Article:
Lloyd Blankfein reminds investors that plenty could go right to send the stock market higher despite overwhelmingly negative sentiment

  • This year’s stock market decline has flipped sentiment, turning most investors overly negative.
  • But former Goldman Sachs CEO Lloyd Blankfein reminded investors that any good news could send stocks higher.
  • “Positives may be lurking. Fed pause, Ukraine truce, China lockdown end, etc. Sentiment can shift suddenly,” he tweeted.

Former Goldman Sachs CEO Lloyd Blankfein reminded investors that despite all the bad news this year, the stock market could still move higher.

Investors have had to deal with a months-long bear market, where every meaningful rally ultimately unraveled and led to new lows. The S&P 500 was down 25% at its year-to-date low as investors continue to grapple with persistent inflation and an ever-tightening Federal Reserve.

The Fed is expected to raise interest rates by another outsized 75 basis points at the conclusion of its FOMC meeting this Wednesday. And unless inflation shows signs of easing between now and December, the Fed will likely hike rates by at least another 50 basis points, if not 75, at its year-end meeting.

But according to Blankfein, sentiment has shifted overly negative as market participants digest the continuous flow of bad news. 

“Seems EVERYONE negative on the [market] with sticky inflation, more rate hikes, other bad stuff ahead,” he tweeted over the weekend. He’s not wrong: the weekly AAII Investor Sentiment survey has registered historic bearish readings over the past month. 

And when that happens, it’s usually a good time to take the other side of the trade. “Inconceivable for all pundits to be right, but often all are wrong,” Blankfein tweeted.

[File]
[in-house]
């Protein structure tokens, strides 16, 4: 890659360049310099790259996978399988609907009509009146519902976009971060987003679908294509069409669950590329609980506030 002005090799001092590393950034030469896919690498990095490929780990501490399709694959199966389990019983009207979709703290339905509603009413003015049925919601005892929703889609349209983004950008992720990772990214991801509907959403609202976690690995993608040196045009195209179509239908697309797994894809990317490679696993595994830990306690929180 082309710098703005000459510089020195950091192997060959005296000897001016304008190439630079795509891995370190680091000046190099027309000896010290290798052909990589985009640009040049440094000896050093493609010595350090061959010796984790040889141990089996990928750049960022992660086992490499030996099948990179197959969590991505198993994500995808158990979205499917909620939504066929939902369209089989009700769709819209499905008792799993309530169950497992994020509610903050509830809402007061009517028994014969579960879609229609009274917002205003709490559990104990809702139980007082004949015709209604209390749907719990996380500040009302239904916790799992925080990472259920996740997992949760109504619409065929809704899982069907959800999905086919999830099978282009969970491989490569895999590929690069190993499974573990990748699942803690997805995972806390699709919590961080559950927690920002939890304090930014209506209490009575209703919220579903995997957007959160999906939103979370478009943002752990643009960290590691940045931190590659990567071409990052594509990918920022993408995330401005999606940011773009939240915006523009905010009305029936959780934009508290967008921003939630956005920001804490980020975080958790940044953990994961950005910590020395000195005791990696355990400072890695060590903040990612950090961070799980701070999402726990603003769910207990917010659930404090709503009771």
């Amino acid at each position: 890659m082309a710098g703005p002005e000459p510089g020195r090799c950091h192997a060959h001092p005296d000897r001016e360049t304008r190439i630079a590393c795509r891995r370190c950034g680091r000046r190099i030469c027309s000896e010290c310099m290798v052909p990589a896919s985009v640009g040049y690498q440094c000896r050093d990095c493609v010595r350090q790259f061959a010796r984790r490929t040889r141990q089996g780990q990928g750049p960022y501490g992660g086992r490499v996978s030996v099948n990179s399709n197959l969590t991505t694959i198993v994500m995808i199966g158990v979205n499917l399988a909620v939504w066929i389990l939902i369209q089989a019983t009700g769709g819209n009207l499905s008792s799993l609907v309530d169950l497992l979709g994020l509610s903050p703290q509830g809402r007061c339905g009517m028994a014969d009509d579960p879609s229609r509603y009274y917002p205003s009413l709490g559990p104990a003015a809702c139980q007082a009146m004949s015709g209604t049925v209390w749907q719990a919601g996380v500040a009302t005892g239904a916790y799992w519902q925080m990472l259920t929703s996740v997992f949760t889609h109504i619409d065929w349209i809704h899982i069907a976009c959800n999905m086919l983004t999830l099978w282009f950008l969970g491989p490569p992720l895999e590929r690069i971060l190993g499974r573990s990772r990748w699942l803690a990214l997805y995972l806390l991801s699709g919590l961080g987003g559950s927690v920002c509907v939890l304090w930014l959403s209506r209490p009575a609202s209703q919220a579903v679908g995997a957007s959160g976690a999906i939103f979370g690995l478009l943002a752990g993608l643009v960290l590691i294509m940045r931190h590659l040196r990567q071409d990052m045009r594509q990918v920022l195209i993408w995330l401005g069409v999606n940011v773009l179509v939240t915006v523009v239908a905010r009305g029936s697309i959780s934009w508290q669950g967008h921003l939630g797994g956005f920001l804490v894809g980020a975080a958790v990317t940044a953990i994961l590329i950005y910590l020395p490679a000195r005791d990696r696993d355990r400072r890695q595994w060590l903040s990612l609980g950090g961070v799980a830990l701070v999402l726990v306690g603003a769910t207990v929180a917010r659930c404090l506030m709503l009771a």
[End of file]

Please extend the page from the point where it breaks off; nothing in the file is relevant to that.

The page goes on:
His tweet was a re-tweet of a Wall Street Journal article that interviewed investment professionals to gauge where they see the market going forward. Most viewpoints in the article were of the thinking that volatility and inflation are not going away, and therefore the market will more likely than not trade lower instead of higher.

GMO’s Jeremy Grantham said the fundamentals are as bad as “we have ever seen,” adding that the US stock market is in the early stages of deflating a “super bubble.”

Blankfein couldn’t disagree more.

“You think things have never been scarier? Really? We lived through the Cuban missile crisis when we were stopping Soviet ships in international waters. These are really the most polarized times? I was around in 1968 when there were assassinations of public figures, when kids were blowing up draft centers, and the national guard was shooting on campuses. We got through that, we’ll get through this,” he said.

“It’s never as bad as your worst fears or as good as your best hopes,” Blankfein added.

He said that any good news could reverse the woes of stocks and lead to a move higher.

“The bad news is so stacked up that people are under-appreciating the fact that there are several plausible pieces of good news that could affect the market positively… markets are not just the current economy, they look ahead,” Blankfein told the Wall Street Journal.

So, what good news could send stocks higher? According to Blankfein, there are plenty: “Positives may be lurking. Fed pause, Ukraine truce, China lockdown end, etc. Sentiment can shift suddenly.” 

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